The treatments of these subjects are generally persuasive, though the discussion is (for all the liveliness of Pinker's style) quite complex and hard going. So: we do have thought prior to speech, we have views about causation and the nature of agency that are probably quite askew from any kind of physics (Newtonian as much as Einstein and beyond - we think instead in terms of 'agonists' and 'antagonists'), metaphors are sometimes indeed dead, sometimes alive and sometimes literary, and there are wider reasons (to do with e.g. authority relationships or membership of a community) why we might not always say precisely and squarely what we mean. And swear words don't seem to work like other locutions grammatically and are more like ejaculations - but ones that place us in a social context as much as ones that express e.g. anger and so on in parts of the brain that otherwise don't much go in for language.

These are interesting conclusions, even if you have read the musings of philosophers on all this (Pinker cites Hume and Lewis on causation; Grice on conversational implicature, Kant on the nature of knowledge, Kripke and Putnam on rigid designators, and he might cite Davidson on metaphor and self-deception). It's probably more interesting if those ideas are new to the reader, however. And I suspect it would be more interesting again if Pinker were to link up this theory to some wider questions - notably how much of a hold does our 'conscious reason' have on our behaviour (see for example the books of Jonathan Haidt) and how far is our language linked to 'slow' as opposed to 'fast' thinking?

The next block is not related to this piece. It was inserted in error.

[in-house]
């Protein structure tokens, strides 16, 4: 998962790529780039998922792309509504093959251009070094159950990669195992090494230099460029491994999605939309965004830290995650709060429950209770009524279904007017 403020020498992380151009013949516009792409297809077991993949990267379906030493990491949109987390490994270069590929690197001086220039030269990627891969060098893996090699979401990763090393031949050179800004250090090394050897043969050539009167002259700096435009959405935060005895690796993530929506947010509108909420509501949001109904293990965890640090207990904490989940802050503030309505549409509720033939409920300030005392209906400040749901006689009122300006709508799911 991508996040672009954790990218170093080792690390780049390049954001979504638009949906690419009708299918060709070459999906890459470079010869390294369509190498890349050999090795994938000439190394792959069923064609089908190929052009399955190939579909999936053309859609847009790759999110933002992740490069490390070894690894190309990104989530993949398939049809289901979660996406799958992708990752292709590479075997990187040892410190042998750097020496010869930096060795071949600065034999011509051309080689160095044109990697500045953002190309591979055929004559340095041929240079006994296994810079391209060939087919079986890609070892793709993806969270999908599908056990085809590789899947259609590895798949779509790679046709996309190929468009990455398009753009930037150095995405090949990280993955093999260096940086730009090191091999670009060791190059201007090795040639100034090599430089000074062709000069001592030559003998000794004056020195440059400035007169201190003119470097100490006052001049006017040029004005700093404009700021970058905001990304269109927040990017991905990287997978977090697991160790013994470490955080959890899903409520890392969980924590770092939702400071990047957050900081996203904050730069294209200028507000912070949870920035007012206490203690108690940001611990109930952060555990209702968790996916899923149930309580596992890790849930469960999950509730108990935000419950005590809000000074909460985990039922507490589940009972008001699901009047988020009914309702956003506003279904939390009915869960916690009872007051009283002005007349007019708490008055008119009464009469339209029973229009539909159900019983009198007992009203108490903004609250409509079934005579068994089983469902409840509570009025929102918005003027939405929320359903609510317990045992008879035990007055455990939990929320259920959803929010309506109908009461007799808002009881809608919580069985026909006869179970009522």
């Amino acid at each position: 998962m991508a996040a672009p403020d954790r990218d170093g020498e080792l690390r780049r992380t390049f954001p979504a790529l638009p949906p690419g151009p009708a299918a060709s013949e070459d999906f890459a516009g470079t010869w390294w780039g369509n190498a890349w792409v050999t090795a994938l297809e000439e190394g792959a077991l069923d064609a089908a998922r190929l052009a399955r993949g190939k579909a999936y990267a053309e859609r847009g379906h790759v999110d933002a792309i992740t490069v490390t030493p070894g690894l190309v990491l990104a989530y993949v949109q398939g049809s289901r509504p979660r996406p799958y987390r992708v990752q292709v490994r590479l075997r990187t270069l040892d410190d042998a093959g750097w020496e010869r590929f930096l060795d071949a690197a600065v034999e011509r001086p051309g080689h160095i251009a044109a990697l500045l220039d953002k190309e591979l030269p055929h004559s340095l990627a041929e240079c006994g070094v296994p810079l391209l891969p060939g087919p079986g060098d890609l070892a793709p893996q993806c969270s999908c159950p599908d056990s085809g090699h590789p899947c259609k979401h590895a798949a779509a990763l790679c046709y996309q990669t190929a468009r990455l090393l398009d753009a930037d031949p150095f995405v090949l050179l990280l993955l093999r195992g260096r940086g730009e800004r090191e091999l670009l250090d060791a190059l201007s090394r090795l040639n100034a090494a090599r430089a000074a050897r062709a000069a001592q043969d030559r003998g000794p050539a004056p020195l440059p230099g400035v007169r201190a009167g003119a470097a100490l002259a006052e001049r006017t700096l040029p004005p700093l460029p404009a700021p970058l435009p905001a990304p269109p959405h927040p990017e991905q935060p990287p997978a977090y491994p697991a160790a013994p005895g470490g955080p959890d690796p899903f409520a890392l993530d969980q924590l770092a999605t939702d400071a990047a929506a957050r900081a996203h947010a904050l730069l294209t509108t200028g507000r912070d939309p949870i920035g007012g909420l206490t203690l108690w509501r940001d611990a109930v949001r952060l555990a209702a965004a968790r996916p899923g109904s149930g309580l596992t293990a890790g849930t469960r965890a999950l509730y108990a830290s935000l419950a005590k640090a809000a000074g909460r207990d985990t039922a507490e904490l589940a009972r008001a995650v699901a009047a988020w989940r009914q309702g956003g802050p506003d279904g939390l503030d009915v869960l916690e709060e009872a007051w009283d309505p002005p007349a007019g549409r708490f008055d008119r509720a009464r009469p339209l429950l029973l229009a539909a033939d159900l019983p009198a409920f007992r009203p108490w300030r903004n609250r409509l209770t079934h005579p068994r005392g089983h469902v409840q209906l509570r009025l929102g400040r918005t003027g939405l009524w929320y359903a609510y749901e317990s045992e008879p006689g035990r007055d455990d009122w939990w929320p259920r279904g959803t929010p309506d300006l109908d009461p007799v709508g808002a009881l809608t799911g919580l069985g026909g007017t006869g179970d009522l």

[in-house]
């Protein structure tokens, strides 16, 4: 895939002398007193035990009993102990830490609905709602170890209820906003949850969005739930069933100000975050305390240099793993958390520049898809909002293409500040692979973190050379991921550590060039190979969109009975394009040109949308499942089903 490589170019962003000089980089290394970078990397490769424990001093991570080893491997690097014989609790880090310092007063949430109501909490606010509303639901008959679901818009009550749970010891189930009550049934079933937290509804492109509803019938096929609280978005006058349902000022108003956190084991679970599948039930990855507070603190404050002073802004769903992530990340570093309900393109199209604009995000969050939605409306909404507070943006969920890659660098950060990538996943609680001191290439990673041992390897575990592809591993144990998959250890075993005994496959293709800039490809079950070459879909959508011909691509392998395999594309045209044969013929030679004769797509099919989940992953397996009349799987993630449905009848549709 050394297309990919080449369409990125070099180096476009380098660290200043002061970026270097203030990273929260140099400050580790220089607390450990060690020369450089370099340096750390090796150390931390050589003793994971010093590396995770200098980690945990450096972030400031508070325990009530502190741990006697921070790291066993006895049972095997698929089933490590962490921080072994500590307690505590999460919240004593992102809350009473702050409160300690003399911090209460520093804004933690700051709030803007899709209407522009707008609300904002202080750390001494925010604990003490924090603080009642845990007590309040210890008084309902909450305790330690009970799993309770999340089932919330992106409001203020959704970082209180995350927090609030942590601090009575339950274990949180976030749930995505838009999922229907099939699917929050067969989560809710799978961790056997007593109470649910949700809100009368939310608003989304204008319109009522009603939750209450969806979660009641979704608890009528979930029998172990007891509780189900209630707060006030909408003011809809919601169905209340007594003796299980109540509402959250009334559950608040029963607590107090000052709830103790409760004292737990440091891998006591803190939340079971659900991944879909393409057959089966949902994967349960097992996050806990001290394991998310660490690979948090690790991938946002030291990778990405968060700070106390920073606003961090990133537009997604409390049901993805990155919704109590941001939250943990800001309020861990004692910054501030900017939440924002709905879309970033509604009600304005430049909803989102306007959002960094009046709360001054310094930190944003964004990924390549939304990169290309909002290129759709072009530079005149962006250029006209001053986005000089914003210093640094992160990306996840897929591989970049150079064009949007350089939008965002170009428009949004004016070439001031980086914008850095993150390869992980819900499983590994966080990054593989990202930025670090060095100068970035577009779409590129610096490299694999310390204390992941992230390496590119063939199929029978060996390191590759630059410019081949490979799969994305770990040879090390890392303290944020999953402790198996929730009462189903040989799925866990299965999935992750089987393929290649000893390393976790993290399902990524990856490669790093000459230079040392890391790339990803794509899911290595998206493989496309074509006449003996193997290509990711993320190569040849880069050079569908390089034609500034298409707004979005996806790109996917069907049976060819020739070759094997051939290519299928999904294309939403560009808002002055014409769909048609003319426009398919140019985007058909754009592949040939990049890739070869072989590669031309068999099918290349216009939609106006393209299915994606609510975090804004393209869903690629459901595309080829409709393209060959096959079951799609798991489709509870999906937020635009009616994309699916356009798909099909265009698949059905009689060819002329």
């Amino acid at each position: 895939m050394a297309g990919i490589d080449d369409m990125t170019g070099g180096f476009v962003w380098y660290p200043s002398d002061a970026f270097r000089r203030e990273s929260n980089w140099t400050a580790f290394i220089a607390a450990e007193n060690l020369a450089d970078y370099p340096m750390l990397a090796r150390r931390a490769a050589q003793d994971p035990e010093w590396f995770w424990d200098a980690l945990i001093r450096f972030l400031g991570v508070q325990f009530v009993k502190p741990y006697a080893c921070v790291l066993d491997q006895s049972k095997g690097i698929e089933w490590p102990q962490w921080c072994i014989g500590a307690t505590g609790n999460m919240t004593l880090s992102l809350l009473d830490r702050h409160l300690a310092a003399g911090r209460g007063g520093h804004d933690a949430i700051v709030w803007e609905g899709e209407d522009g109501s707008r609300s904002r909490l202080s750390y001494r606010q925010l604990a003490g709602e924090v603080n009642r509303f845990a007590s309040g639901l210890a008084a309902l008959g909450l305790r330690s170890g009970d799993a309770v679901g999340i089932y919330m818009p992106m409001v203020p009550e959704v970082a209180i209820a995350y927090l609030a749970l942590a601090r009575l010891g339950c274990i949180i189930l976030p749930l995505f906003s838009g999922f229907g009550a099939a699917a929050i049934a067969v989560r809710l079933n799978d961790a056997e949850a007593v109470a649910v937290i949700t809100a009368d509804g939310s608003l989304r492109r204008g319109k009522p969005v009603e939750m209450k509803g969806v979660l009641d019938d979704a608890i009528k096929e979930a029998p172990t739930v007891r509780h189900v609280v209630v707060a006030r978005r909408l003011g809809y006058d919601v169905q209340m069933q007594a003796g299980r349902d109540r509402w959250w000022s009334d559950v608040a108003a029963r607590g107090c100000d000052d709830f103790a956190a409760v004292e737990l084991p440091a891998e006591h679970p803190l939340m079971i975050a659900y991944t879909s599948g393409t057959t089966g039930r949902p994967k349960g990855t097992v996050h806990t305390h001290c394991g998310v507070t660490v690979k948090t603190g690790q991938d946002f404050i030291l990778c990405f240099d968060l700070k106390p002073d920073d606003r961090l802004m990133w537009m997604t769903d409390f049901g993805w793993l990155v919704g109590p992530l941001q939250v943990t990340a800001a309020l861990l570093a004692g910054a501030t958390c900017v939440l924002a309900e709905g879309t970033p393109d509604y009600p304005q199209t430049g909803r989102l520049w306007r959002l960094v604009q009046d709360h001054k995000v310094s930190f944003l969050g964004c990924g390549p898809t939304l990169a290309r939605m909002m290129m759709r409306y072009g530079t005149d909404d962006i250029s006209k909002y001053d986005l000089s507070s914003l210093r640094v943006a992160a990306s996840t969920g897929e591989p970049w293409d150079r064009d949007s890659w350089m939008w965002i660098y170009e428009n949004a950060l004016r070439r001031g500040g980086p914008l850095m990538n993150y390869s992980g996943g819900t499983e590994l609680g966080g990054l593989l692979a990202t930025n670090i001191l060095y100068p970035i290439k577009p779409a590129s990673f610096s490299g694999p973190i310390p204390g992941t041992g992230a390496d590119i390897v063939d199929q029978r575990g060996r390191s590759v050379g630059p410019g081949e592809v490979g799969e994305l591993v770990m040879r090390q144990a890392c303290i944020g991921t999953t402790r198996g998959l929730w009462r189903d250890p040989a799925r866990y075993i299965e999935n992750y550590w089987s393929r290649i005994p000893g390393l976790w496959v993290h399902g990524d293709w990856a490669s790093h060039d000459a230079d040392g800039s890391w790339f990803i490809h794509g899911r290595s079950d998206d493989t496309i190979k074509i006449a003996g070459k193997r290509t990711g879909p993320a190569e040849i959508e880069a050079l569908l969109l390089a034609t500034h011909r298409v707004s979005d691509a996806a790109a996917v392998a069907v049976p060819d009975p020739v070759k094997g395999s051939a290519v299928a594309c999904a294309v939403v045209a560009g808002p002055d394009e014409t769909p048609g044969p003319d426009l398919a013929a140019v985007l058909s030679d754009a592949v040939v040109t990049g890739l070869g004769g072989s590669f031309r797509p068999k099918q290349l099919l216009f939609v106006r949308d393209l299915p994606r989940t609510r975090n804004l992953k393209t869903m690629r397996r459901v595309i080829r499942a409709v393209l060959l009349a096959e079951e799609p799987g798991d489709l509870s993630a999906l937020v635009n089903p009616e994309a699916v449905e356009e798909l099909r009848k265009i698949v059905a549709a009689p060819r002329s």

Overall not nearly as gripping - and not nearly as revelatory about human life - as his more recent book The Better Angels of Our Nature.
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VINE VOICEon 23 July 2008
In all honesty, this is the first of Steven Pinker's books that I've read, coming to him roundabout through Noam Chomsky and a couple of other sources. It is a great book though, it has to be admitted, not what you would call a holiday pulp read.

If you don't have a background in linguistics (I don't but have a keen interest) then some of the early chapters about speech parsing, which form the foundation for much to come are (by necessity) fairly technical, and might be slightly heavy going. That said, even these parts are written lucidly and attempt to make the material more accessible to a wider audience, largely with some success.